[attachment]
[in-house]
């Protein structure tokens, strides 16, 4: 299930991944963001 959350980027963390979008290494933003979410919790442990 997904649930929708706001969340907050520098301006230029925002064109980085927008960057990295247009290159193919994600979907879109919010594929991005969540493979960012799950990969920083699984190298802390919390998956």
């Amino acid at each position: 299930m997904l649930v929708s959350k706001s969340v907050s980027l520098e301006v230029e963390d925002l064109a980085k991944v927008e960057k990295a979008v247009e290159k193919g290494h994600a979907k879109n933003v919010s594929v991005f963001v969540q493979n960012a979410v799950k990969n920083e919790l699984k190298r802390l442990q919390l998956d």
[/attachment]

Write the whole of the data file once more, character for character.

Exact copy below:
[in-house]
């Protein structure tokens, strides 16, 4: 299930991944963001 959350980027963390979008290494933003979410919790442990 997904649930929708706001969340907050520098301006230029925002064109980085927008960057990295247009290159193919994600979907879109919010594929991005969540493979960012799950990969920083699984190298802390919390998956």
């Amino acid at each position: 299930m997904l649930v929708s959350k706001s969340v907050s980027l520098e301006v230029e963390d925002l064109a980085k991944v927008e960057k990295a979008v247009e290159k193919g290494h994600a979907k879109n933003v919010s594929v991005f963001v969540q493979n960012a979410v799950k990969n920083e919790l699984k190298r802390l442990q919390l998956d």